Res Ipsa Loquitur (II)

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I posted last week about the negative reception to Geithner’s bank plan. Here, for instance, was Paul Krugman’s take:

It’s really not clear what the plan means; there’s an interpretation that makes it not too bad, but it’s not clear if that’s the right interpretation….So what is the plan? I really don’t know, at least based on what we’ve seen today. But maybe, maybe, it’s a Trojan horse that smuggles the right policy into place.

Not exactly an enthusiastic endorsement. Today’s Washington Post has some of the back story:

Just days before Treasury Secretary Timothy F. Geithner was scheduled to lay out his much-anticipated plan to deal with the toxic assets imperiling the financial system, he and his team made a sudden about-face.

According to several sources involved in the deliberations, Geithner had come to the conclusion that the strategies he and his team had spent weeks working on were too expensive, too complex and too risky for taxpayers.

They needed an alternative and found it in a previously considered initiative to pair private investments and public loans to try to buy the risky assets and take them off the books of banks. There was one problem: They didn’t have enough time to work out many details or consult with others before the plan was supposed to be unveiled.

The sharp course change was one of the key reasons why Geithner’s plan — his first major policy initiative as Treasury secretary — landed with such a thud last Tuesday. Lawmakers, investors and analysts expressed dismay over the lack of specifics. Markets tanked, and fresh doubts arose about the hand now steering the country’s financial policy.

Public acceptance of the plan suffered from several missteps, said sources involved in the decision-making or in close contact with those who were.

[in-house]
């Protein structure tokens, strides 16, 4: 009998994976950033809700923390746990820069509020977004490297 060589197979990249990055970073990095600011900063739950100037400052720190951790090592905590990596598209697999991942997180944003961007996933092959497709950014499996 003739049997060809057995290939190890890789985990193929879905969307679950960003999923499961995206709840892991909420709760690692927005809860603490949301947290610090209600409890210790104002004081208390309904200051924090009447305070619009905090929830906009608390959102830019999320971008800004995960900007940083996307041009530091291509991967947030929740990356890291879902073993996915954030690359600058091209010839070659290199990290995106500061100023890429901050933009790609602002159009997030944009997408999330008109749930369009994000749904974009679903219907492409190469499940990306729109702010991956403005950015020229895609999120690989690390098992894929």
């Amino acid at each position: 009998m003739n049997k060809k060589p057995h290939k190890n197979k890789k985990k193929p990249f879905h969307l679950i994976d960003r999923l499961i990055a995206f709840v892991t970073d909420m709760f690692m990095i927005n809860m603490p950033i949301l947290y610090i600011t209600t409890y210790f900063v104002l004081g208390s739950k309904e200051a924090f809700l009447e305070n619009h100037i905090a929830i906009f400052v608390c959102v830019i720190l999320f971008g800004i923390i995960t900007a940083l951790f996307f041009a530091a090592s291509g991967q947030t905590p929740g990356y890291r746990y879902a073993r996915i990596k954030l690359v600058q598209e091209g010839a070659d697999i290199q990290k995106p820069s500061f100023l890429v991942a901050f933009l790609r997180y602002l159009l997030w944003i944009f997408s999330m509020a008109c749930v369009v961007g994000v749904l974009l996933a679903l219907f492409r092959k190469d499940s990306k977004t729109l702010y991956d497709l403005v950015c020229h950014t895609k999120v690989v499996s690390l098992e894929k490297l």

The Obama administration, they said, failed to rein in the grand expectations built for the plan on Wall Street and in Washington, concluding that they would rather disappoint the markets with vagueness than lay out a lot of details they might have to change later — a failing they saw in the Bush administration’s handling of the crisis.

Meanwhile, the sources said, Obama’s senior economic advisers were hobbled in crafting the plan by a shortage of personnel. To date, the president has not nominated any assistant secretaries or undersecretaries at the Treasury, and the handful of mid-level staffers who have started work were still finding their offices and getting their building passes and BlackBerrys.

I guess the only question I have is: why couldn’t they wait a couple of weeks to get it right? To paraphrase Mark Twain, it’s better to keep quiet and be suspected of not having a plan, then to open one’s mouth and remove all doubt. Hopefully Geithner et. al. will do better in the future, but this was not a promising start.

Also, Darwin’s post today is really good.

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Rule Britannia! Brexit is Adopted!

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  1. Another view of the limits of Governments and economic policies:

    “The third issue, I would like to mention here today, is the current financial and economic crisis. I recently spent three full days discussing this topic at the World Economic Forum in Davos and my feeling is that the rationality and the economic science have been suppressed or forgotten. The very unpleasant, day by day deeper economic crisis should be accepted as a standard economic phenomenon, as an unavoidable consequence and hence a “just” price we have to pay for the long-term playing with the market by the politicians. Their attempts to blame the market, instead of themselves, are unacceptable and should be resolutely rejected. Their activities, aiming at “reforming” the economic system, are all very doubtful and I as said in Davos: I am getting more afraid of these reforms than of the crisis itself. ”

    Václav Klaus, Foreign Policy Lecture Series, Foreign Policy France, Ledoyen Restaurant, Paris, 11 February 2009

    Full text here:

  2. While Klaus is known for taking controversial positions, I think the debates around the stimulus package have clarified his point fairly well: we don’t know that it will work, but we hope (and have some reason to expect) it will be better than nothing. Time will tell.